These quick tips to query SQL address common problems you will encounter as a data professional.
These SQL tips are meant for everyone regardless of how much experience you have. These are SQL tips I actually frequently have used, not something novel that may be interesting but doesn’t actually fit in your workflow very well. I listed these in order of difficulty for convenience.
I will be using this SQLite sandbox database for my code examples: https://www.sql-practice.com/
1. Checking Distinct Counts in Your Table
SELECT count(*), count(distinct patient_id) FROM patients
This first example shows how you would check if your column is a primary key in your table. Of course, this is typically going to be used in tables you create since most databases have the option to list the primary key in the information schema metadata.
If the numbers from the two columns are equal, then the column you counted in the second part of the query could be the primary key. It’s not a guarantee, but it could help you figure it out.
This gets only slightly more complicated when you have multiple columns that create a primary key. To solve this, simply concatenate the columns that make the primary key after the DISTINCT keyword. A simple example is concatenating first and last name from the sandbox table to create a primary key.
SELECT count(*), count(distinct first_name || last_name) FROM patients
2. Finding Examples of a Duplicate Record
SELECT first_name , count(*) as ct FROM patients GROUP BY first_name HAVING count(*) > 1 ORDER BY COUNT(*) DESC ;
The sandbox table is an oversimplified version of databases you will use in your work. A lot of the time, you will want to look into reasons for duplicate values in the database. That’s where this next query comes in handy.
You can use the HAVING keyword to sort those values that are duplicated. In the sandbox database, you can see that the first name ‘John’ is duplicated the most often. You would then run another query where you filter to ‘John’ to see the reason for the duplicate values and you can quickly see that they all have different last names and patient ID’s.
3. Handling NULLS with DISTINCT
with new_table as ( select patient_id from patients UNION select null ) select count(*) , count(distinct patient_id) , count(patient_id) from new_table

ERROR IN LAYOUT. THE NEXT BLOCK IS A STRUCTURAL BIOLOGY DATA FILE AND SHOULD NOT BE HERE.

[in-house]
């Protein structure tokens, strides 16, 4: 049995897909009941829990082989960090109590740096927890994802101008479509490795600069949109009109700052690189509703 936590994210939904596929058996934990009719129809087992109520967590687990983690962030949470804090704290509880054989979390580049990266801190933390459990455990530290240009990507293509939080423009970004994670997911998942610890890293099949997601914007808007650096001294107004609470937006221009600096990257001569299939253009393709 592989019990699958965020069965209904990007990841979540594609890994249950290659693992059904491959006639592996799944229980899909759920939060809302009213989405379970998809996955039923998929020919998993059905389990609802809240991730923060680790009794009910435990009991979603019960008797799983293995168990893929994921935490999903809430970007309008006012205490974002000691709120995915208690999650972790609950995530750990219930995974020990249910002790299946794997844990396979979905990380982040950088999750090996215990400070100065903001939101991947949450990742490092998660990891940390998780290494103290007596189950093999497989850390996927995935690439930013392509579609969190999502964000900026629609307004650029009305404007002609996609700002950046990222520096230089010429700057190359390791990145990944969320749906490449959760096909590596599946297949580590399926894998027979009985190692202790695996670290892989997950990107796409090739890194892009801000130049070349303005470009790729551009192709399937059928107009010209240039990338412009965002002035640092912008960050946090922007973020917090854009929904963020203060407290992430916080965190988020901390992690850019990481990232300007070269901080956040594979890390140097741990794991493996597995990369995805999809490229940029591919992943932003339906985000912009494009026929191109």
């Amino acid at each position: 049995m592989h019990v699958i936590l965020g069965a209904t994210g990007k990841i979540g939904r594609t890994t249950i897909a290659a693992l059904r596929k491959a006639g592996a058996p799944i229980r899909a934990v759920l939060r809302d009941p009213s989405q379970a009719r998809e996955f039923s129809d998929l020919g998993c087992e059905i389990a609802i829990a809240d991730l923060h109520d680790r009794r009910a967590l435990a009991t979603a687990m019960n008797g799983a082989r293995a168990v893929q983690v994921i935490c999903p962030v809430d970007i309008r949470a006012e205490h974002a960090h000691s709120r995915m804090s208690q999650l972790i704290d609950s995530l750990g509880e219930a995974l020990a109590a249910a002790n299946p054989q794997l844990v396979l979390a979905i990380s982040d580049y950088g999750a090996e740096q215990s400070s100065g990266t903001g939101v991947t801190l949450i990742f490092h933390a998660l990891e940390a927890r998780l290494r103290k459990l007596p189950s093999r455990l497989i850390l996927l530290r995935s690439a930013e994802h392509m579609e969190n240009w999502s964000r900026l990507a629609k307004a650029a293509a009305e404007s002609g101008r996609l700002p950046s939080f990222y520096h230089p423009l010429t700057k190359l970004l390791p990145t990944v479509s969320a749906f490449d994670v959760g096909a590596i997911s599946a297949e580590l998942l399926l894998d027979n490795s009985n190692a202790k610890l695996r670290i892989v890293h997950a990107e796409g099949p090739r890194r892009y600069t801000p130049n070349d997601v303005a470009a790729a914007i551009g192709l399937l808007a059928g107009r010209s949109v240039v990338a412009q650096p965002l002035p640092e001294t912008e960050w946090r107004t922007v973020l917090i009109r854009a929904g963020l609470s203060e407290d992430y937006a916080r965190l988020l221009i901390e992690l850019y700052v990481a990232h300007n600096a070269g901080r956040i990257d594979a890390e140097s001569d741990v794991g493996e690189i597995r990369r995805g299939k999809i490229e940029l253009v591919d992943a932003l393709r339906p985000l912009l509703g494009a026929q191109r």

The output of this query will be 4531 for the COUNT(*) column and 4530 for the two remaining columns. When you specify a column, the COUNT keyword will exclude counting nulls. However, when you use the asterisk, the NULLS are included in the count. This can be confusing when checking if a column is a primary key, which is why I wanted to mention it.
4. CTE > Sub-queries
-- Use of CTE with combined_table as ( select * FROM patients p JOIN admissions a on p.patient_id = a.patient_id ) , name_most_admissions as ( select first_name || ' ' || last_name as full_name , count(*) as admission_ct FROM combined_table ) select * from name_most_admissions ; -- Use of sub-queries :( select * from (select first_name || ' ' || last_name as full_name , count(*) as admission_ct FROM (select * FROM patients p JOIN admissions a on p.patient_id = a.patient_id ) combined_table ) name_most_admissions ;
When I first started as a data scientist, I wrote SQL queries with more sub-queries than I would like to admit. I learned quickly that this does not result in readable code. In most situations you want to use a CTE (common table expression) instead of a sub-query. Reserve sub-queries for one-liners that you want to include.
5. Using SUM and CASE WHEN Together
select sum(case when allergies = 'Penicillin' and city = 'Burlington' then 1 else 0 end) as allergies_burl , sum(case when allergies = 'Penicillin' and city = 'Oakville' then 1 else 0 end) as allergies_oak from patients
A WHERE clause can work if you wanted to sum the amount of patients that meet certain conditions. But if you wanted to check multiple conditions, you can use SUM and CASE WHEN keywords together. This condenses the code and is easy to read as well.